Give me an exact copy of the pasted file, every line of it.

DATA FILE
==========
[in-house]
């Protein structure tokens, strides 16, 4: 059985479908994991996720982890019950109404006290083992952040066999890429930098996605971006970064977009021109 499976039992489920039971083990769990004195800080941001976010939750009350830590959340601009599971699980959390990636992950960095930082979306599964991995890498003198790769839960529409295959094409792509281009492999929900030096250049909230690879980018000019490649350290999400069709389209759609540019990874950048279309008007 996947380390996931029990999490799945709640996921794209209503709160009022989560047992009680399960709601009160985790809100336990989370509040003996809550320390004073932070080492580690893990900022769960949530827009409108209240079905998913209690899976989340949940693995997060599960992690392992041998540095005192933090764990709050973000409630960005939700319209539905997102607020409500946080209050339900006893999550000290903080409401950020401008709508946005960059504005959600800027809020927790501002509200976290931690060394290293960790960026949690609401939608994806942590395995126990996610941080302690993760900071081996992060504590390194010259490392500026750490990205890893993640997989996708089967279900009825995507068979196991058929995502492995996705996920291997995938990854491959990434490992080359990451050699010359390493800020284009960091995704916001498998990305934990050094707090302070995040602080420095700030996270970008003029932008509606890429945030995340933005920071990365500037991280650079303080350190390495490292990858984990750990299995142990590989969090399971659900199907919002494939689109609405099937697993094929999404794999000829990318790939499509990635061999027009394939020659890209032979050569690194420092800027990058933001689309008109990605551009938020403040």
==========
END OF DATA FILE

[in-house]
């Protein structure tokens, strides 16, 4: 059985479908994991996720982890019950109404006290083992952040066999890429930098996605971006970064977009021109 499976039992489920039971083990769990004195800080941001976010939750009350830590959340601009599971699980959390990636992950960095930082979306599964991995890498003198790769839960529409295959094409792509281009492999929900030096250049909230690879980018000019490649350290999400069709389209759609540019990874950048279309008007 996947380390996931029990999490799945709640996921794209209503709160009022989560047992009680399960709601009160985790809100336990989370509040003996809550320390004073932070080492580690893990900022769960949530827009409108209240079905998913209690899976989340949940693995997060599960992690392992041998540095005192933090764990709050973000409630960005939700319209539905997102607020409500946080209050339900006893999550000290903080409401950020401008709508946005960059504005959600800027809020927790501002509200976290931690060394290293960790960026949690609401939608994806942590395995126990996610941080302690993760900071081996992060504590390194010259490392500026750490990205890893993640997989996708089967279900009825995507068979196991058929995502492995996705996920291997995938990854491959990434490992080359990451050699010359390493800020284009960091995704916001498998990305934990050094707090302070995040602080420095700030996270970008003029932008509606890429945030995340933005920071990365500037991280650079303080350190390495490292990858984990750990299995142990590989969090399971659900199907919002494939689109609405099937697993094929999404794999000829990318790939499509990635061999027009394939020659890209032979050569690194420092800027990058933001689309008109990605551009938020403040």